|Department of Engineering|
|University of Cambridge > Engineering Department > Machine Intelligence Lab|
A PHONETIC TACTILE SPEECH LISTENING SYSTEM
E. M. Ellis and A. J. Robinson
Much of the current work on tactile aids concentrates on using the raw acoustic speech signal or close derivatives to stimulate the skin as supplementary information to aid in lip reading. The information rate per skin area associated with many of these schemes is too high to be processed accurately and thus limited in how well they can assist in speech listening. The scheme in this report presents speech information to the skin as phonetic symbols, which exhibits a lower information rate whilst maintaining a high proportion of the original speech information.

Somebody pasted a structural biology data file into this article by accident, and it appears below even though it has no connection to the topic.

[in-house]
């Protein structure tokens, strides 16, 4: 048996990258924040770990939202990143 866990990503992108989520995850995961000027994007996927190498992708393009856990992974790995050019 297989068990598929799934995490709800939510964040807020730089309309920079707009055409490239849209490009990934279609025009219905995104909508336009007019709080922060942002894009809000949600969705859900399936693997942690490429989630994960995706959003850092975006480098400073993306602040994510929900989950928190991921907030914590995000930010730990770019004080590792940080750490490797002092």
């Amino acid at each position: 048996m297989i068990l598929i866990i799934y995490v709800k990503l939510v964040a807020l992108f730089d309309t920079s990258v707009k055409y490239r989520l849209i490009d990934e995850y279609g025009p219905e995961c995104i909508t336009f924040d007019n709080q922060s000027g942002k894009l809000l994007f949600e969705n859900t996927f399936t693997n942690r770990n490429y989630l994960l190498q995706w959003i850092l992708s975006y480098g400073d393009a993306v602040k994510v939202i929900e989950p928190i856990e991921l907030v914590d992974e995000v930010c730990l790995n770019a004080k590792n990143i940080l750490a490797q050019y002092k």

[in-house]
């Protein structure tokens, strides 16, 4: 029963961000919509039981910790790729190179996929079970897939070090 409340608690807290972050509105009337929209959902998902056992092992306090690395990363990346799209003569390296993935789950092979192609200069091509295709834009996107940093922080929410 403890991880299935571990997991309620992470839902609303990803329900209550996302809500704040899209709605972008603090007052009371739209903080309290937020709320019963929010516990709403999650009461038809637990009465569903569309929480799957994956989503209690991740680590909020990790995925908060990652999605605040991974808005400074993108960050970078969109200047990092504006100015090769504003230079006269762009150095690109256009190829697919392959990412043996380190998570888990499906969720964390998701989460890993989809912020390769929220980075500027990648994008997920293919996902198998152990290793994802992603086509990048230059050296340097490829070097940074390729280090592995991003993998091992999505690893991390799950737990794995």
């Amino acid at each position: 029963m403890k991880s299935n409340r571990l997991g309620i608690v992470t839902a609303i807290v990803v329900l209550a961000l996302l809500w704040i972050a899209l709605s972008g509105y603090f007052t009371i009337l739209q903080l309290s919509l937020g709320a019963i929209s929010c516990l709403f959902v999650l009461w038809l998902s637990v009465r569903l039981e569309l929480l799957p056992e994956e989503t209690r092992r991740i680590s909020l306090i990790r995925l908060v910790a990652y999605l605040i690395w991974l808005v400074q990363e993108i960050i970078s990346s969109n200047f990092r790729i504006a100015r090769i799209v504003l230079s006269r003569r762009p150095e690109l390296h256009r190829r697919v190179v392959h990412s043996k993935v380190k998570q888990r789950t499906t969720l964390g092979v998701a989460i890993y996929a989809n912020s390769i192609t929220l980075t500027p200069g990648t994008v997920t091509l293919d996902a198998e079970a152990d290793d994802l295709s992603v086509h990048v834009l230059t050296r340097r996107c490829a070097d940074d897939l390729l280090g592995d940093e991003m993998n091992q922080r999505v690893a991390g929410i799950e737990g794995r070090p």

As a speech listening system a recurrent error propagation network phoneme recogniser will be the source of phonetic information to drive the tactile display. Phonetic information based on the standard DARPA TIMIT Acoustic Phonetic Continuous Speech Database has been reconstructed via a standard speech synthesiser (MITALK). The results are found to be reasonably intelligible showing that the phonetic format preserves a high percentage of the original speech information. The effects of pitch contours on the resulting speech quality is also investigated and the output from the recogniser is re-synthesised to see how it compares with error-free phonetic information. Suitable hardware has been designed for providing vibratory and pulse stimuli to the skin. Studies and experiments on the sensitivity of the skin show that the data rates associated with the phonetic format are similar to the rates that can be processed through the sense of touch. To complete the scheme, a two-dimensional map of the phonemes of the English language has been formulated for the tactile display. The map is self-organising and exhibits spatial representation according to phoneme similarities.
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